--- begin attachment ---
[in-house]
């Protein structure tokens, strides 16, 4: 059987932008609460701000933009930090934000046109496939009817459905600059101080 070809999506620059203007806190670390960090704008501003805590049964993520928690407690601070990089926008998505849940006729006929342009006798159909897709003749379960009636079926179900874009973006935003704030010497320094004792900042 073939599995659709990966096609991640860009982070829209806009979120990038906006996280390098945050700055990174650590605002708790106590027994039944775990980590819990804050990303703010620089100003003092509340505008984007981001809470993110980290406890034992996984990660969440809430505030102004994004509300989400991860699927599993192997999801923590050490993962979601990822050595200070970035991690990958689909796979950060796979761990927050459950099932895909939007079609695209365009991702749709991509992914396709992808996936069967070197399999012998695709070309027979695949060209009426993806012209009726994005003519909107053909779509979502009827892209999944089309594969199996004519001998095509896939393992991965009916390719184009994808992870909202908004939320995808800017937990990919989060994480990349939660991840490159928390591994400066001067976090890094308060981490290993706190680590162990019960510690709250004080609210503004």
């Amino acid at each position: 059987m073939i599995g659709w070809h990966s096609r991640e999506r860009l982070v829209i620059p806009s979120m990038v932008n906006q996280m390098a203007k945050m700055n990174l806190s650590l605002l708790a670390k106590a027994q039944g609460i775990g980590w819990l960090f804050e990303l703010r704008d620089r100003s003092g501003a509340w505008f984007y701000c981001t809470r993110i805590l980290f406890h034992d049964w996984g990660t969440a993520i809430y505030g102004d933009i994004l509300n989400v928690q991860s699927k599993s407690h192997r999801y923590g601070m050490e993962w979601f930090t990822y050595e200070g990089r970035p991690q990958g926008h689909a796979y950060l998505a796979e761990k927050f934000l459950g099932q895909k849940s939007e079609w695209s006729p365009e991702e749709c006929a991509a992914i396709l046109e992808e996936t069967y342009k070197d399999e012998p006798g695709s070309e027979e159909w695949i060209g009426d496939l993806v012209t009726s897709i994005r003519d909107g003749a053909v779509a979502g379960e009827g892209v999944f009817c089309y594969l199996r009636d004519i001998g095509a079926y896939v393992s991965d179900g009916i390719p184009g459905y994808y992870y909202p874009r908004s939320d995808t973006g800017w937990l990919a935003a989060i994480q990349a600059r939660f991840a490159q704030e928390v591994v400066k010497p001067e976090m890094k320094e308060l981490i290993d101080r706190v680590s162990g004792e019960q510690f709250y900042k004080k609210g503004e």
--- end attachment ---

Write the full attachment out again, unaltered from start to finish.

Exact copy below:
[in-house]
């Protein structure tokens, strides 16, 4: 059987932008609460701000933009930090934000046109496939009817459905600059101080 070809999506620059203007806190670390960090704008501003805590049964993520928690407690601070990089926008998505849940006729006929342009006798159909897709003749379960009636079926179900874009973006935003704030010497320094004792900042 073939599995659709990966096609991640860009982070829209806009979120990038906006996280390098945050700055990174650590605002708790106590027994039944775990980590819990804050990303703010620089100003003092509340505008984007981001809470993110980290406890034992996984990660969440809430505030102004994004509300989400991860699927599993192997999801923590050490993962979601990822050595200070970035991690990958689909796979950060796979761990927050459950099932895909939007079609695209365009991702749709991509992914396709992808996936069967070197399999012998695709070309027979695949060209009426993806012209009726994005003519909107053909779509979502009827892209999944089309594969199996004519001998095509896939393992991965009916390719184009994808992870909202908004939320995808800017937990990919989060994480990349939660991840490159928390591994400066001067976090890094308060981490290993706190680590162990019960510690709250004080609210503004």
């Amino acid at each position: 059987m073939i599995g659709w070809h990966s096609r991640e999506r860009l982070v829209i620059p806009s979120m990038v932008n906006q996280m390098a203007k945050m700055n990174l806190s650590l605002l708790a670390k106590a027994q039944g609460i775990g980590w819990l960090f804050e990303l703010r704008d620089r100003s003092g501003a509340w505008f984007y701000c981001t809470r993110i805590l980290f406890h034992d049964w996984g990660t969440a993520i809430y505030g102004d933009i994004l509300n989400v928690q991860s699927k599993s407690h192997r999801y923590g601070m050490e993962w979601f930090t990822y050595e200070g990089r970035p991690q990958g926008h689909a796979y950060l998505a796979e761990k927050f934000l459950g099932q895909k849940s939007e079609w695209s006729p365009e991702e749709c006929a991509a992914i396709l046109e992808e996936t069967y342009k070197d399999e012998p006798g695709s070309e027979e159909w695949i060209g009426d496939l993806v012209t009726s897709i994005r003519d909107g003749a053909v779509a979502g379960e009827g892209v999944f009817c089309y594969l199996r009636d004519i001998g095509a079926y896939v393992s991965d179900g009916i390719p184009g459905y994808y992870y909202p874009r908004s939320d995808t973006g800017w937990l990919a935003a989060i994480q990349a600059r939660f991840a490159q704030e928390v591994v400066k010497p001067e976090m890094k320094e308060l981490i290993d101080r706190v680590s162990g004792e019960q510690f709250y900042k004080k609210g503004e």